Jelena Dokic breaks down in tears during interview with Ash Barty

Jelena Dokic, pictured here in tears as she interviewed Ash Barty at the Australian Open.
Jelena Dokic was in tears as she interviewed Ash Barty. Image: Channel Nine

Jelena Dokic was forced to fight back tears during an emotional post-match interview with Ash Barty at the Australian Open on Monday night.

Barty made an early Australian Open statement with a 6-0 6-1 thrashing of Lesia Tsurenko to cruise into the second round.

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In a ruthless performance on Rod Laver Arena, a steely eyed Barty raced through the straight-sets victory in just 54 minutes to continue her perfect start to the year.

Barty was then interviewed on court by former player-turned-commentator Dokic, who became emotional while paying tribute to the women's World No.1.

Dokic's voice broke as she congratulated Barty on her Wimbledon triumph last year.

“I want to first congratulate you on your Wimbledon win. I’m sure I speak for everyone here, everyone in Australia, around the world, particularly myself - thank you,” Dokic said.

“You gave us so much joy watching that last year. You made us so proud. I get goosebumps right now. I just want to hug you but I can’t.

“There are no words to describe what you’ve done so thank you for that.

“Now I’m going to lose all my questions.”

Dokic also became emotional last year when Barty was crowned Wimbledon champion, paying tribute to her and her parents in a beautiful live TV moment.

During Monday night's interview, Barty also spoke proudly of her achievements last year and her Indigenous heritage.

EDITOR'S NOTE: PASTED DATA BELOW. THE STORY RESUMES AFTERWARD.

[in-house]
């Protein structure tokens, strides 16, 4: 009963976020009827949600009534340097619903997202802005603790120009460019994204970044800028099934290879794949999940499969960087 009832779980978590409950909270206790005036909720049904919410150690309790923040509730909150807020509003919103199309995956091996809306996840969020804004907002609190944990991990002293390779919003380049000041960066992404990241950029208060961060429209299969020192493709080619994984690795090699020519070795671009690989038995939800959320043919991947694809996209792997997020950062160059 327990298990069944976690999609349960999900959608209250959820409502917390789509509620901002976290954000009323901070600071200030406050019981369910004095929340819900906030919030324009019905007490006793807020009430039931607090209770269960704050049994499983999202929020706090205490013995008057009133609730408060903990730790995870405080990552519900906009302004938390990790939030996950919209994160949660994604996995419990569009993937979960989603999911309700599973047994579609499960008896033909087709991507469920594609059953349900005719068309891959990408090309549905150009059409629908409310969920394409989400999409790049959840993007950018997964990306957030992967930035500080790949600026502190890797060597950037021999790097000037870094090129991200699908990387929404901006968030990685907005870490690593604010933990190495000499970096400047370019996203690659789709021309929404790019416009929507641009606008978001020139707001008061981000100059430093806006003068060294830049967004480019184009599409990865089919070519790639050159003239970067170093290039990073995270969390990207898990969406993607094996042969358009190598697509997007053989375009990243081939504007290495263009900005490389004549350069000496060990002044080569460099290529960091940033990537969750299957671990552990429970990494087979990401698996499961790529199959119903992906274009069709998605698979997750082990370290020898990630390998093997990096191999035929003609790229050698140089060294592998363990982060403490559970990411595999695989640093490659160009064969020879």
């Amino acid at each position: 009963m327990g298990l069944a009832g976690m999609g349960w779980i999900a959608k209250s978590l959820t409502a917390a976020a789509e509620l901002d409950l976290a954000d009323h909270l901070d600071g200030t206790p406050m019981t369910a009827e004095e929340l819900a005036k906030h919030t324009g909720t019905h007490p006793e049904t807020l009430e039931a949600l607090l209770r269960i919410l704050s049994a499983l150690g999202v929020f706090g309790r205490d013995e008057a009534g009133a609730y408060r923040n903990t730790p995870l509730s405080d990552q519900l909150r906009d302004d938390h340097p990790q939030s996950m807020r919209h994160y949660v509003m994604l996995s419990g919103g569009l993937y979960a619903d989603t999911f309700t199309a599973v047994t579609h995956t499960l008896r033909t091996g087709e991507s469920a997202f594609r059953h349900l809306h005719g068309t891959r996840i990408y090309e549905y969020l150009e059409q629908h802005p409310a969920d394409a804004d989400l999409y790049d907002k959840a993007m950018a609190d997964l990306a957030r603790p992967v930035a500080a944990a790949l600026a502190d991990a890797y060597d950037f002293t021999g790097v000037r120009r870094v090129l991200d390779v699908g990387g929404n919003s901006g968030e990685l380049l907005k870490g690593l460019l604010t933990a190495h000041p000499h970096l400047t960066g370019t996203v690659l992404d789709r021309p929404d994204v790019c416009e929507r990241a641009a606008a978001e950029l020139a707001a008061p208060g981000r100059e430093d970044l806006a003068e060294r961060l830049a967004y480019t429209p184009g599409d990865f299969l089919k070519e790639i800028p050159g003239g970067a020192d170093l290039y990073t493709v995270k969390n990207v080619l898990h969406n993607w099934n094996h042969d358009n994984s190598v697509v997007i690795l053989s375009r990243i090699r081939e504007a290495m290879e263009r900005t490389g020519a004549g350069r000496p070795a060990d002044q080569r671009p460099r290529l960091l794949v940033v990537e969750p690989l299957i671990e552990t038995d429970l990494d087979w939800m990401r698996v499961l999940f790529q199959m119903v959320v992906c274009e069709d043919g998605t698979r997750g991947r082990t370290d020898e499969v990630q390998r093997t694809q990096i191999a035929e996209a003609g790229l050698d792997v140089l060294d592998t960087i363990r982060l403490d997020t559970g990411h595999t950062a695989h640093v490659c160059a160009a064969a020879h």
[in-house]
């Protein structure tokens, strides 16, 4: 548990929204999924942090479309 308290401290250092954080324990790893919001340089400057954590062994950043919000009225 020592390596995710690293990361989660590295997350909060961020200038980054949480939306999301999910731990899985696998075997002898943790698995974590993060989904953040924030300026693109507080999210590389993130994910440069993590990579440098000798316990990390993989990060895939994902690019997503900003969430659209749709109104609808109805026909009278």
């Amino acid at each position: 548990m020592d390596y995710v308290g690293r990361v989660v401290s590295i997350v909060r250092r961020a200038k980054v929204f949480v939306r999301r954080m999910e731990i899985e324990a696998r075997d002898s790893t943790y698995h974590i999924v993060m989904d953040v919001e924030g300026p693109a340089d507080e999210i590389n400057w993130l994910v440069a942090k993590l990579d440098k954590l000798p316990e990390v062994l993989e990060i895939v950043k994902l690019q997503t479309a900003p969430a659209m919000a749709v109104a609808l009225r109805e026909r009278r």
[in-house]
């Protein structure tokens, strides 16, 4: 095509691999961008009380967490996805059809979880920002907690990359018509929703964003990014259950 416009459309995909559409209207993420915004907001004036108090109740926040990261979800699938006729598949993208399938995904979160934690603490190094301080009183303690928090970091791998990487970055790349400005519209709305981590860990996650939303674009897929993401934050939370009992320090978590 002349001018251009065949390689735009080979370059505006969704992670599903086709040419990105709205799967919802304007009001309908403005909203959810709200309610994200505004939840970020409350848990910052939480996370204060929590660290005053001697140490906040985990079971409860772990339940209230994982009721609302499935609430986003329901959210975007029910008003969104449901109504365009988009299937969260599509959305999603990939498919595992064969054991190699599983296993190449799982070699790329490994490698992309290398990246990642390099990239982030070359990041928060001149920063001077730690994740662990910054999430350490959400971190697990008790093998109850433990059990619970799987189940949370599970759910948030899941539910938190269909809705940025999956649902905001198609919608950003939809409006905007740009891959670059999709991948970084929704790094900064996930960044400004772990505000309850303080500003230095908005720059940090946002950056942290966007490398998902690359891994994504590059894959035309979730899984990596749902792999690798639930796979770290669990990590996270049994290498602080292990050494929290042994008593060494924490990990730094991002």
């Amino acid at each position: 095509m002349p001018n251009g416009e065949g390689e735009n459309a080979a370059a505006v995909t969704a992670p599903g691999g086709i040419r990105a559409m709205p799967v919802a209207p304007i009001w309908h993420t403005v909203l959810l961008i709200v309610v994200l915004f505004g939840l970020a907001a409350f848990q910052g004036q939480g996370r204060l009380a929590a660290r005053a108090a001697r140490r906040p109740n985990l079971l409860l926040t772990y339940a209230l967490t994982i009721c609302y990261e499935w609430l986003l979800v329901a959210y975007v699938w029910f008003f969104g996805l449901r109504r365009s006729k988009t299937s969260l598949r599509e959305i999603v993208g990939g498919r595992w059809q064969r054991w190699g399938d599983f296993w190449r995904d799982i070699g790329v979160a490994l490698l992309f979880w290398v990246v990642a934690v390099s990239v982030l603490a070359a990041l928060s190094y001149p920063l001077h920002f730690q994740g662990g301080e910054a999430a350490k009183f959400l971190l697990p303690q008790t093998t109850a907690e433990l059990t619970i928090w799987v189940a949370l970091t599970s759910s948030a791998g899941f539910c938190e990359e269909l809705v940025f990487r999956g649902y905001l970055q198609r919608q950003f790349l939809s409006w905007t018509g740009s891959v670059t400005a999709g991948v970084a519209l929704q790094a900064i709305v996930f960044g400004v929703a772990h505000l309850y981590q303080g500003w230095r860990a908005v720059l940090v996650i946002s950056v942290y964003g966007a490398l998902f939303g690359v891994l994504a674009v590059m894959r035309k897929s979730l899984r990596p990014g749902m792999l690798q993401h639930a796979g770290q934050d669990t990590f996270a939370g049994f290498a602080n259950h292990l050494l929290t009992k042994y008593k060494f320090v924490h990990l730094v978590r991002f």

“I think I’m my most comfortable self when I’m out on the court … I’m a very, very proud Indigenous woman," she said.

"I love my heritage, I love to celebrate my heritage.

“It’s what connects me to all of you here today. It’s what connects me to the land.”

The touching interview melted hearts on social media, with commentators and fans commending both Dokic and Barty.

“Jelena Dokic’s on-court interview of Ash Barty - Wimbledon, Indigenous heritage, expression - was outstanding. The world No. 1 is Australia’s and is much loved," tweeted tennis writer Prajwal Hegde.

Ash Barty powers into second round in 54 minutes

Barty opened the 2022 season with singles and doubles glory in Adelaide and stamped her Open favouritism once more on Monday night.

In her third consecutive year as the top seed in her home slam, Barty conceded she still had to handle the butterflies of hitting centre court on opening night.

"It never changes. I think I'm probably more relaxed before I walk out onto court, but once I do walk out there, it's, for me, always a little bit of a dry mouth and it's exciting to know that we are warming up to play the Australian Open," she said.

"You have to be able to enjoy these moments and certainly not take them for granted. So I think it's probably a little bit twofold.

Ash Barty, pictured here after beating Lesia Tsurenko in the opening round of the Australian Open.
Ash Barty celebrates after beating Lesia Tsurenko in the opening round of the Australian Open. (Photo by Andy Cheung/Getty Images) (Getty Images)

"I'm quite relaxed before, and I know what I'm going to go out there and try and do.

"But once you do get out there, there is that five minutes for the warm-up and settling in before that first point is played, always nice to settle those butterflies a little bit."

Barty staved off an early attack from Tsurenko, comfortably saving two break points when leading 2-0, then kicked into another gear to seize the upper hand.

It extended her run of matches without being broken to four, while Barty has now notched 41 consecutive service holds.

"The last kind of five or six matches I felt like I found a really good rhythm on my service games," she said.

"I've been able to get out of some tricky ones and kind of serve my way out of some tricky spots."

with AAP

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